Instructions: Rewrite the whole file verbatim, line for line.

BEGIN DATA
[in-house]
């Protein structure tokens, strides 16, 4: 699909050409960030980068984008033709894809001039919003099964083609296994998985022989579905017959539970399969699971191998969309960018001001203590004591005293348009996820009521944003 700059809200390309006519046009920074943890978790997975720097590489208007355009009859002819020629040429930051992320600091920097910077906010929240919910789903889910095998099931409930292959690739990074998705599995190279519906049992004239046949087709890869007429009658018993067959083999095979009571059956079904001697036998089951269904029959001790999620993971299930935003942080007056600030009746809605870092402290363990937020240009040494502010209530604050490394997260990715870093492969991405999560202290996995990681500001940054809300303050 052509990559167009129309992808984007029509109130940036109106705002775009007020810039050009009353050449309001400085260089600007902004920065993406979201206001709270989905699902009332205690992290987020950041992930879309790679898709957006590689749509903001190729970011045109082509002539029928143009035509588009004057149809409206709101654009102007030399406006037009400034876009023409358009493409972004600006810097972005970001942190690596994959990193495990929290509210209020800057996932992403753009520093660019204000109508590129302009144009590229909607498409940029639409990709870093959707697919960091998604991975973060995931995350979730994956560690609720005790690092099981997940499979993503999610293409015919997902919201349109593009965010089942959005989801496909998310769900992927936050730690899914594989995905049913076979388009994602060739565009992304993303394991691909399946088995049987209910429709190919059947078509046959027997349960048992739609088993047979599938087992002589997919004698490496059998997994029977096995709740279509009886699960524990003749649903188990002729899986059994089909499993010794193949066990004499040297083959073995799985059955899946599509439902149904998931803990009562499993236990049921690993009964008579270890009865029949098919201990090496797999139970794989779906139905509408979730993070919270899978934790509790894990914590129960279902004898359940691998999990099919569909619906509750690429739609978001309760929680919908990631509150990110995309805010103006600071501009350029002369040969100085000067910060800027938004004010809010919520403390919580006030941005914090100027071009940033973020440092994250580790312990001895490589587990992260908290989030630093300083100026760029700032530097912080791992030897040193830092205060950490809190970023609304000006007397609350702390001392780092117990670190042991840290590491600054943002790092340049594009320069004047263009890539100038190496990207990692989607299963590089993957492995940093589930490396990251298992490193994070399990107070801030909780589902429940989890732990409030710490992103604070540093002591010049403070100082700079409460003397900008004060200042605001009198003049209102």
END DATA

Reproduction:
[in-house]
């Protein structure tokens, strides 16, 4: 699909050409960030980068984008033709894809001039919003099964083609296994998985022989579905017959539970399969699971191998969309960018001001203590004591005293348009996820009521944003 700059809200390309006519046009920074943890978790997975720097590489208007355009009859002819020629040429930051992320600091920097910077906010929240919910789903889910095998099931409930292959690739990074998705599995190279519906049992004239046949087709890869007429009658018993067959083999095979009571059956079904001697036998089951269904029959001790999620993971299930935003942080007056600030009746809605870092402290363990937020240009040494502010209530604050490394997260990715870093492969991405999560202290996995990681500001940054809300303050 052509990559167009129309992808984007029509109130940036109106705002775009007020810039050009009353050449309001400085260089600007902004920065993406979201206001709270989905699902009332205690992290987020950041992930879309790679898709957006590689749509903001190729970011045109082509002539029928143009035509588009004057149809409206709101654009102007030399406006037009400034876009023409358009493409972004600006810097972005970001942190690596994959990193495990929290509210209020800057996932992403753009520093660019204000109508590129302009144009590229909607498409940029639409990709870093959707697919960091998604991975973060995931995350979730994956560690609720005790690092099981997940499979993503999610293409015919997902919201349109593009965010089942959005989801496909998310769900992927936050730690899914594989995905049913076979388009994602060739565009992304993303394991691909399946088995049987209910429709190919059947078509046959027997349960048992739609088993047979599938087992002589997919004698490496059998997994029977096995709740279509009886699960524990003749649903188990002729899986059994089909499993010794193949066990004499040297083959073995799985059955899946599509439902149904998931803990009562499993236990049921690993009964008579270890009865029949098919201990090496797999139970794989779906139905509408979730993070919270899978934790509790894990914590129960279902004898359940691998999990099919569909619906509750690429739609978001309760929680919908990631509150990110995309805010103006600071501009350029002369040969100085000067910060800027938004004010809010919520403390919580006030941005914090100027071009940033973020440092994250580790312990001895490589587990992260908290989030630093300083100026760029700032530097912080791992030897040193830092205060950490809190970023609304000006007397609350702390001392780092117990670190042991840290590491600054943002790092340049594009320069004047263009890539100038190496990207990692989607299963590089993957492995940093589930490396990251298992490193994070399990107070801030909780589902429940989890732990409030710490992103604070540093002591010049403070100082700079409460003397900008004060200042605001009198003049209102």